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On Remembrance Day
Author's Note

There is quite a story to go with this one. This started out as a little note I was going to give to my grandparents on Remebrance Day (November 11, Veteran’s Day in the US). When I gave it to my grandparents at the Remembrance Day service at their Legion they showed it around to people and the veterans and many other people were deeply touched by my writing. A whole chunk of the congregation of the church I attended at the time came out to the Remembrance Day service and the minister was so impressed by the poem that he asked if he could use it as part of his Remembrance Day sermon the next day. I was very honored.

Later, the president of the Legion asked my grandparents if they could have a copy of it to display in the Legion Hall. We had it enlarged and framed and I presented it to them at their general meeting. So there it is. A copy of this prose is hanging there for all the visitors to see. My grandparents are also submitting a copy of this poem to “Legion Magazine” which is published nation wide. If they decide to publish it my writing will have touched thousands of hearts.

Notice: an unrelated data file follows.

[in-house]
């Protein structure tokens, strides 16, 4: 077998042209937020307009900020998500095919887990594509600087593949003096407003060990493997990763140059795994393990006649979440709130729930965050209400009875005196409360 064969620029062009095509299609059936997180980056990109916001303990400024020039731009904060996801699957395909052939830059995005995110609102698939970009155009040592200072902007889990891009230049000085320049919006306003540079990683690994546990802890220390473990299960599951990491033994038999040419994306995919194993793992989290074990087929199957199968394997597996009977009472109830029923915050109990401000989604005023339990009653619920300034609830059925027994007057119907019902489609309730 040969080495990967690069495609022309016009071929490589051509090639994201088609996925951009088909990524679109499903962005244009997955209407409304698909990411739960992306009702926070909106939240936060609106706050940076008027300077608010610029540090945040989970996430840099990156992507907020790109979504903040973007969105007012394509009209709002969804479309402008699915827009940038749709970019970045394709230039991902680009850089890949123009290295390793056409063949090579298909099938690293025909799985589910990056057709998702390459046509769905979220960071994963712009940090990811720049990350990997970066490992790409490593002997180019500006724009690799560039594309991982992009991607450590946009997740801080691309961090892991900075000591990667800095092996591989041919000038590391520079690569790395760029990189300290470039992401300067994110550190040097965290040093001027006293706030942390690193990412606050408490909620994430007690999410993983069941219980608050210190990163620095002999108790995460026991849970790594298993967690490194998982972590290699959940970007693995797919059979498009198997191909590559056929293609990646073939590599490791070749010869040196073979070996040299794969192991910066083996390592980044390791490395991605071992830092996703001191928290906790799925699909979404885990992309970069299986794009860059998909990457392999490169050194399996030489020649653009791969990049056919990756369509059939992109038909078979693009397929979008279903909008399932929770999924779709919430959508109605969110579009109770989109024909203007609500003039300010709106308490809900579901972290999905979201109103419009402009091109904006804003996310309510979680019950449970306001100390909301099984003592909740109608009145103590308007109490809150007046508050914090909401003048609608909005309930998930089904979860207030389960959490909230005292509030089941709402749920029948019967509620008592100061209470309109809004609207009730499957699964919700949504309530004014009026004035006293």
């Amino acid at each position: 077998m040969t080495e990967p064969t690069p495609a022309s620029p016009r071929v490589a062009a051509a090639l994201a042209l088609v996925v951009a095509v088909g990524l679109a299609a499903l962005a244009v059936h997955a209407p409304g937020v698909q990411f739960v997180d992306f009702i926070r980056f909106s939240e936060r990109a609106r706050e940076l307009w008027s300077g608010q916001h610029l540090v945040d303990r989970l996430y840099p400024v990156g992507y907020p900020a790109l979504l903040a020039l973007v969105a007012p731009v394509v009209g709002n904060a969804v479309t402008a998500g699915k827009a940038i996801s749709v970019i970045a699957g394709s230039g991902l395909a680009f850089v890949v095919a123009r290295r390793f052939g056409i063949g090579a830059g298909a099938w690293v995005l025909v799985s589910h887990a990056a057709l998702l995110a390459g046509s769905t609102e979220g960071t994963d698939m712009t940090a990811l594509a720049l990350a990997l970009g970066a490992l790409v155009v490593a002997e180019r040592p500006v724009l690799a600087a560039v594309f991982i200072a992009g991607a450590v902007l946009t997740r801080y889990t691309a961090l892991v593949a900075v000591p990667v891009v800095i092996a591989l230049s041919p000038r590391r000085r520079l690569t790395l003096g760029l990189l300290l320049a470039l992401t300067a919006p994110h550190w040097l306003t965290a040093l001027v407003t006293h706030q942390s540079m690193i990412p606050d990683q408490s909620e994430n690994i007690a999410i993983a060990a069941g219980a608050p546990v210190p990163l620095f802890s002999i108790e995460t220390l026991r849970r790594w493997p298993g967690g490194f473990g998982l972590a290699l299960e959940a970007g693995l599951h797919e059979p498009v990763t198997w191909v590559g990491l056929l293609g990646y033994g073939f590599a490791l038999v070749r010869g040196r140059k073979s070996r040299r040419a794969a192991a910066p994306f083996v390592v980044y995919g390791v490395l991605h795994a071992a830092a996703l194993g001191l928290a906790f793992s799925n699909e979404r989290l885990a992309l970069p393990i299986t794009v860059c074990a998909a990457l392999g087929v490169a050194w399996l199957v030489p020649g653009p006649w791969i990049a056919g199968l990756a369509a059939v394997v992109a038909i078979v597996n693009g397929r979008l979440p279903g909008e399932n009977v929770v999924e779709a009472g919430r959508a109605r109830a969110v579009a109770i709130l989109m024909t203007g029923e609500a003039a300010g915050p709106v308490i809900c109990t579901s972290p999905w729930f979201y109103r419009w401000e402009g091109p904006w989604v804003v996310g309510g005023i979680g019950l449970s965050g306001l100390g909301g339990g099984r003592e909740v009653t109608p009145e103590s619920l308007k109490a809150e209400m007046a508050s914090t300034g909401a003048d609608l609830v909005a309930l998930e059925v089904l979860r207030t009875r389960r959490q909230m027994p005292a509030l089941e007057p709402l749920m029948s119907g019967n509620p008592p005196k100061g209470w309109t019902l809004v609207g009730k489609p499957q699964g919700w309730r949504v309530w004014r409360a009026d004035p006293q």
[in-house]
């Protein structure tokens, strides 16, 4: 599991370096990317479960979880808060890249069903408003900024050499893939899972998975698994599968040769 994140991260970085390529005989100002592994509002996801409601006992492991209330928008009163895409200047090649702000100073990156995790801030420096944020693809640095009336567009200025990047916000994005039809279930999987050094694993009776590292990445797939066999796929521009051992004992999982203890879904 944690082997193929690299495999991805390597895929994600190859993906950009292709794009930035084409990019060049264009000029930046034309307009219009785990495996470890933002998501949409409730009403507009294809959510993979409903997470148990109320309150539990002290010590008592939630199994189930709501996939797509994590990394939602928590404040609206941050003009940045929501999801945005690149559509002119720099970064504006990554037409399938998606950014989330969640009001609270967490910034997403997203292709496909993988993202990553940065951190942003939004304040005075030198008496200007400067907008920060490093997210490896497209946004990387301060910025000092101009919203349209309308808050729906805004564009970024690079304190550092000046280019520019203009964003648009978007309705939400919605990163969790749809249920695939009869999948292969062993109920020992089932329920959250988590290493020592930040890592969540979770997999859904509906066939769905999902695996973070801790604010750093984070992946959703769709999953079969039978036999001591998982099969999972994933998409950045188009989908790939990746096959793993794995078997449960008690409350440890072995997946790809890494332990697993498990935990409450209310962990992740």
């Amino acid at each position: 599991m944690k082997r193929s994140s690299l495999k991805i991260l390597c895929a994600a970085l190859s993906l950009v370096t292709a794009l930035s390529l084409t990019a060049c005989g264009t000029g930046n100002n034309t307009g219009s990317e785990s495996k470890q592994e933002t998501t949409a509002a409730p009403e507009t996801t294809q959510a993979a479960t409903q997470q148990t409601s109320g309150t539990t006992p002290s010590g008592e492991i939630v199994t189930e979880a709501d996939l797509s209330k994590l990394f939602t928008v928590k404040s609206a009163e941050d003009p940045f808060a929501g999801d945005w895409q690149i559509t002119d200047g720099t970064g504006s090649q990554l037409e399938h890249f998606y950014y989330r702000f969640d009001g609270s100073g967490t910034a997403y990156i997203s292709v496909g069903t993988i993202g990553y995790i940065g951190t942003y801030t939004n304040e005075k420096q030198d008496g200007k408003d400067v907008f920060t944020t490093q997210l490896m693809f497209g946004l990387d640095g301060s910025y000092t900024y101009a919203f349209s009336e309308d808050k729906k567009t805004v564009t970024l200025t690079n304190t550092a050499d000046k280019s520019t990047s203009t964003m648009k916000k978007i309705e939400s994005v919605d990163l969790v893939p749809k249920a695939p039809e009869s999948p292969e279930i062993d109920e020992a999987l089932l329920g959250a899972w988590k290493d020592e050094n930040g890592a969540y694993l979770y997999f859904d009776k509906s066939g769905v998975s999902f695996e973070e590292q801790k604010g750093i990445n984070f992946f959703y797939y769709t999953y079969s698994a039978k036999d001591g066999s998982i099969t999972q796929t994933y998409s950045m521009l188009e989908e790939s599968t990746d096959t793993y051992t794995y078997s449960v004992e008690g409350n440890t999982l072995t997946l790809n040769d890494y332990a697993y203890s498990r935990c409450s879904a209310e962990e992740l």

The lesson I’ve learned through all of this is that it’s not enough just to feel good about someone in your life, thinking warm thoughts about them. We need to express our feelings to one another and tell people how we feel. Taking for granted that someone knows how you feel is a costly mistake. You lose out on a lot. Giving this little poem to my grandparents made so many people happy. Some of the comments I received from people who heard or read this poem I will remember for the rest of my life.

“This poem is what the Legion is all about,” the president of the Legion commented.

“You sure hit home with that poem,” another veteran said.

“If there were more people like you in this world the future would be in good hands,” another elderly gentleman told me. Wow! I didn’t know what to say. I was just glad that my writing had touched a few people’s hearts.

By far the greatest reward however, is that my grandparents feel toward me that sense of satisfaction and pride I wrote about. I am deeply grateful for their hearts as they served in the World War II, and I will always try to live my life in a way that honors their sacrifice.

Kevin Ranville